What about tube wrapping? I doubt it would take that many years wrapping to pay for a shed or even a polytunnel to put them in.

I spoke to a company that sells wrapping film and they confirmed that there are the machines to do it (McHale?), but not many. And, yes, I have seen someone advertising the service in Aberdeenshire which is sadly a long way from me.

Tube lining is a bit beyond my means and I assume it will be the same for many small farmers. Also, I think the idea is to exclude air so would that not mean 6 or more layers of wrap? You'd certainly miss out on ventilation to the uncovered ends of the bale.
 

KennyO

Member
Mixed Farmer
Location
Angus
I spoke to a company that sells wrapping film and they confirmed that there are the machines to do it (McHale?), but not many. And, yes, I have seen someone advertising the service in Aberdeenshire which is sadly a long way from me.

Tube lining is a bit beyond my means and I assume it will be the same for many small farmers. Also, I think the idea is to exclude air so would that not mean 6 or more layers of wrap? You'd certainly miss out on ventilation to the uncovered ends of the bale.
Screenshot_20210721-181048.jpg
 

Dry Rot

Member
Livestock Farmer
View attachment 975324

That's the one! Video here:

I wonder what they cost? From what I've read, a rotating bale spike is not very good at spreading bales (which, I agree, is a different job) because the bales tend to break up, but this obviously works for hi-density bales anyway. I wonder what they cost and why they aren't better promoted?
 

Dry Rot

Member
Livestock Farmer
still have to keep the birds off i suppose or else they will make holes in them .

I don't think a few holes would matter, within reason. Only two layers of wrap, but it doesn't look like the cling film stuff. If you think of a hay shed with an open side, the bales get rained on but soon dry out. I get very few holes in my sheeted bales anyway, but maybe I'm just lucky!
 

Bury the Trash

Member
Mixed Farmer
I don't think a few holes would matter, within reason. Only two layers of wrap, but it doesn't look like the cling film stuff. If you think of a hay shed with an open side, the bales get rained on but soon dry out. I get very few holes in my sheeted bales anyway, but maybe I'm just lucky!
see post #2

but if they were covered as well with plastic or a net or somehting to stop the birds,well pretty much the same a silage bales would be....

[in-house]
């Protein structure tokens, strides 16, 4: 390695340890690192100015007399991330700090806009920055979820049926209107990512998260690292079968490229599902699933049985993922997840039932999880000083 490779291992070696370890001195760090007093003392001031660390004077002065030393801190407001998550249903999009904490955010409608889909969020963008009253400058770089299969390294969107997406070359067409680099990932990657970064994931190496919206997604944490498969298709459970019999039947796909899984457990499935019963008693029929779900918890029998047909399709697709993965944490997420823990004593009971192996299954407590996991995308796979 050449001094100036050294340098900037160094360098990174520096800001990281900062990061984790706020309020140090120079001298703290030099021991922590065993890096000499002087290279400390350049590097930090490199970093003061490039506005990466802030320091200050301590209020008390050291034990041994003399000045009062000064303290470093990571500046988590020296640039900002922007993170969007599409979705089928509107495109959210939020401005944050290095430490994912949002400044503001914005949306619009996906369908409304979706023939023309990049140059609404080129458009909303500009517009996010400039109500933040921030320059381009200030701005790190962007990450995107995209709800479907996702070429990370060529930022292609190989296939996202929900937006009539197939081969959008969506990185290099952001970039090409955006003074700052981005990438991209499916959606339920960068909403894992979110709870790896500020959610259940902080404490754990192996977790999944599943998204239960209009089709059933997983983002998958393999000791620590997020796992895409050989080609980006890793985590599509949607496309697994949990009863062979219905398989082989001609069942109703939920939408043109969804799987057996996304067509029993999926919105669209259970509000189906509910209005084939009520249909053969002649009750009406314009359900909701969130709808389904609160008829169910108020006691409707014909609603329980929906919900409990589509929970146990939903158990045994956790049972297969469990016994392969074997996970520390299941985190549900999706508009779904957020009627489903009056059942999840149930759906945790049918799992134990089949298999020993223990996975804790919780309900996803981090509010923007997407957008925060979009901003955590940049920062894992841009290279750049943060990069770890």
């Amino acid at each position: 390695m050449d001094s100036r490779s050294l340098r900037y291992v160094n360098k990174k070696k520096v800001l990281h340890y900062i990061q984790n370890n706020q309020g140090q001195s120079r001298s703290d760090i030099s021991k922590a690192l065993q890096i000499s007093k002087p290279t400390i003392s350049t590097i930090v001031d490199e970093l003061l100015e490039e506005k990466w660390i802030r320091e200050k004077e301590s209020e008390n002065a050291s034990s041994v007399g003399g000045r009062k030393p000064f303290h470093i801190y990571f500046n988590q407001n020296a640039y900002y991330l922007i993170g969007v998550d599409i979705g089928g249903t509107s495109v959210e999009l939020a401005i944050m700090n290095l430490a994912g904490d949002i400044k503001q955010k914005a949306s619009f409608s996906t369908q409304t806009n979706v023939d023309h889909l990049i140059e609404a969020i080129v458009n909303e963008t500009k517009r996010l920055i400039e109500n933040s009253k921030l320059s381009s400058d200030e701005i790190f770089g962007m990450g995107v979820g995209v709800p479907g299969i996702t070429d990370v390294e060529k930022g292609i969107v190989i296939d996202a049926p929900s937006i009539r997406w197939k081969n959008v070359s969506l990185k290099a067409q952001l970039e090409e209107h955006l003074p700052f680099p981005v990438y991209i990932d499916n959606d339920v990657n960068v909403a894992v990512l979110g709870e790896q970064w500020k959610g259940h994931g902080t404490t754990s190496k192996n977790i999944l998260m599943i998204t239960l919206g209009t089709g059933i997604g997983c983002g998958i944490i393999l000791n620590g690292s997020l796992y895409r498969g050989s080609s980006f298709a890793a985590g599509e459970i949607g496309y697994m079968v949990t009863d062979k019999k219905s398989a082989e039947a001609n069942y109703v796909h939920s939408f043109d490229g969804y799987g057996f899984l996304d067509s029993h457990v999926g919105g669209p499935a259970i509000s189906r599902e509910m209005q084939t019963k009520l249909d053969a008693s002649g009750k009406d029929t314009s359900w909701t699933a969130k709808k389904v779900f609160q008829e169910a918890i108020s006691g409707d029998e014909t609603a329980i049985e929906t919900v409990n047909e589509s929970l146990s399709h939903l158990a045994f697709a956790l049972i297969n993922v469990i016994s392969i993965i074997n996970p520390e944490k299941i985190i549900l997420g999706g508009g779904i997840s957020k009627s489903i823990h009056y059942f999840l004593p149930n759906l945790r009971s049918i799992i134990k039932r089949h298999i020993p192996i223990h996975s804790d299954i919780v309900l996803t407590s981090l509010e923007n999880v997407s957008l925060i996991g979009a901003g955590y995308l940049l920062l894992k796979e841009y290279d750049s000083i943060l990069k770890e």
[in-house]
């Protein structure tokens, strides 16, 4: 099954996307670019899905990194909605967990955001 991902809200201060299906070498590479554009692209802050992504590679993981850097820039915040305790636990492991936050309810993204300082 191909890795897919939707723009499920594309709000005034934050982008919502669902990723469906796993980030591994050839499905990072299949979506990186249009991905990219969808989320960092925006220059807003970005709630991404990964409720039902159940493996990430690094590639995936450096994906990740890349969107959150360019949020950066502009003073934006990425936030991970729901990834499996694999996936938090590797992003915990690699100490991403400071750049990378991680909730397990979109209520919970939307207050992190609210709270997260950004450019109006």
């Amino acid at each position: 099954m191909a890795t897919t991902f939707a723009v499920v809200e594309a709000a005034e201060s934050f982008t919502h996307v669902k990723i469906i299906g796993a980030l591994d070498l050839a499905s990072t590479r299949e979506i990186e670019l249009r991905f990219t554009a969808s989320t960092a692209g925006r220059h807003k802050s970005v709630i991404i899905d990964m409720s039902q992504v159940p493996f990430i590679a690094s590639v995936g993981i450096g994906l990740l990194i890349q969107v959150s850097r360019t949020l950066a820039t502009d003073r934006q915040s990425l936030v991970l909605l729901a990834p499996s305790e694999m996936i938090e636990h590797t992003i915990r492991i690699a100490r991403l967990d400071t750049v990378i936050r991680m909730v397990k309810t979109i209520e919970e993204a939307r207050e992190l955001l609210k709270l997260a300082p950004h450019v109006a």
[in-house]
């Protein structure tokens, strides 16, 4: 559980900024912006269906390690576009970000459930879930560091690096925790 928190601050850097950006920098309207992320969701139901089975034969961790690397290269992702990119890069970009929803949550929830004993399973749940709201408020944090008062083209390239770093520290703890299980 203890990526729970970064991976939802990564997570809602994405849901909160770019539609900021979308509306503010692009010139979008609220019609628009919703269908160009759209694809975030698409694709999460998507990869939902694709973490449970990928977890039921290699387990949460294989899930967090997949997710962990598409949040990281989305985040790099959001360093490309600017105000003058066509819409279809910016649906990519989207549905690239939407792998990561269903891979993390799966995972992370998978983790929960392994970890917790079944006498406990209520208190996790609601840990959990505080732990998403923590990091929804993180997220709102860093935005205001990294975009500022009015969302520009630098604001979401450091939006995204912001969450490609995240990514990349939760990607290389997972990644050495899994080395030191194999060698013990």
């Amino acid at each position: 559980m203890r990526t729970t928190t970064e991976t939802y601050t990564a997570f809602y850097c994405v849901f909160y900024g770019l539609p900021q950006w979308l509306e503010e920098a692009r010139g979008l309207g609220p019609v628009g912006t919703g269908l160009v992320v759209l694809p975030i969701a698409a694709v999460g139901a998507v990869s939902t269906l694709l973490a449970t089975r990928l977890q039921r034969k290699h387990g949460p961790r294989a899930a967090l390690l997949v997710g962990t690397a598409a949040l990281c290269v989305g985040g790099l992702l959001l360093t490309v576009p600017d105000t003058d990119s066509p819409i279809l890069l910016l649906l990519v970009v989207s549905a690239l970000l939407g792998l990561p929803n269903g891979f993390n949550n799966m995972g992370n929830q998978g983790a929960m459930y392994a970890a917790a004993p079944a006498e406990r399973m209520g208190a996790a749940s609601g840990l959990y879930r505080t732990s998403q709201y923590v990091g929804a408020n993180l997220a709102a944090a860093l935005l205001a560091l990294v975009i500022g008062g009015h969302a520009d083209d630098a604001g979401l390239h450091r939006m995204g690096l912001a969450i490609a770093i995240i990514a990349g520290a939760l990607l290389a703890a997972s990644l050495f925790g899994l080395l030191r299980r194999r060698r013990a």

Dry Rot

Member
Livestock Farmer
see post #2

but if they were covered as well with plastic or a net or somehting to stop the birds,well pretty much the same a silage bales would be....

I think he is saying he wrapped the whole bale. As I explained in another post, if a totally covered object (say a haylage bale) is left in the sun, it and it's contents (foddrr+air) will warm up and expand. That's fine, but when it cools it will draw moisture in from outside. If the ends are open, will this still happen? Birds I don't know about as I haven't had a serious problem.

One thing that might be a problem is that the machine is attached to front linkage. How many smaller farmers will have a tractor with a front linkage?

If it is a contractor only machine and takes 30 seconds to wrap a bale (plus the wrap+diesel+profit), what does that work out at cost wise? I can't see a price for the machine anywhere. Looks like they are not in full production yet.
 

Bury the Trash

Member
Mixed Farmer
I think he is saying he wrapped the whole bale. As I explained in another post, if a totally covered object (say a haylage bale) is left in the sun, it and it's contents (foddrr+air) will warm up and expand. That's fine, but when it cools it will draw moisture in from outside. If the ends are open, will this still happen? Birds I don't know about as I haven't had a serious problem.

One thing that might be a problem is that the machine is attached to front linkage. How many smaller farmers will have a tractor with a front linkage?

If it is a contractor only machine and takes 30 seconds to wrap a bale (plus the wrap+diesel+profit), what does that work out at cost wise? I can't see a price for the machine anywhere. Looks like they are not in full production yet.
yes it might be ok .
its just that even a small hole would let water in but not out and do considerable damage i think is the problem .

Bale bags are still available some places and about 3 pounds or so each. if trying them just check the sizing but they should be ok , or if its a variable chamber baler ,ask for them to be made a bit smaller so its easier to slide it on.
and even a rear bale spike is suitable to bag bales (single decker.)
 

tr250

Member
Location
Northants
 

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Man fined £300 for bonfire-related waste offences

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Written by William Kellett from Agriland

court-640x360.jpg
A man has pleaded guilty at Newtownards Magistrates’ Court to waste offences relating to a bonfire next to the electrical sub-station on the Circular Road in Newtownards, Co. Down.

Gareth Gill (51) of Abbot’s Walk, Newtownards pleaded guilty to two charges under the Waste and Contaminated Land (Northern Ireland) Order 1997, for which he was fined £150 each and ordered to pay a £15 offender’s levy

On June 25, 2018, PSNI officers went to Gill’s yard, where they found a large amount of waste consisting of scrap wood, pallets, carpet and underlay.

Discussion with Northern Ireland Environment Agency (NIEA) officers confirmed the site...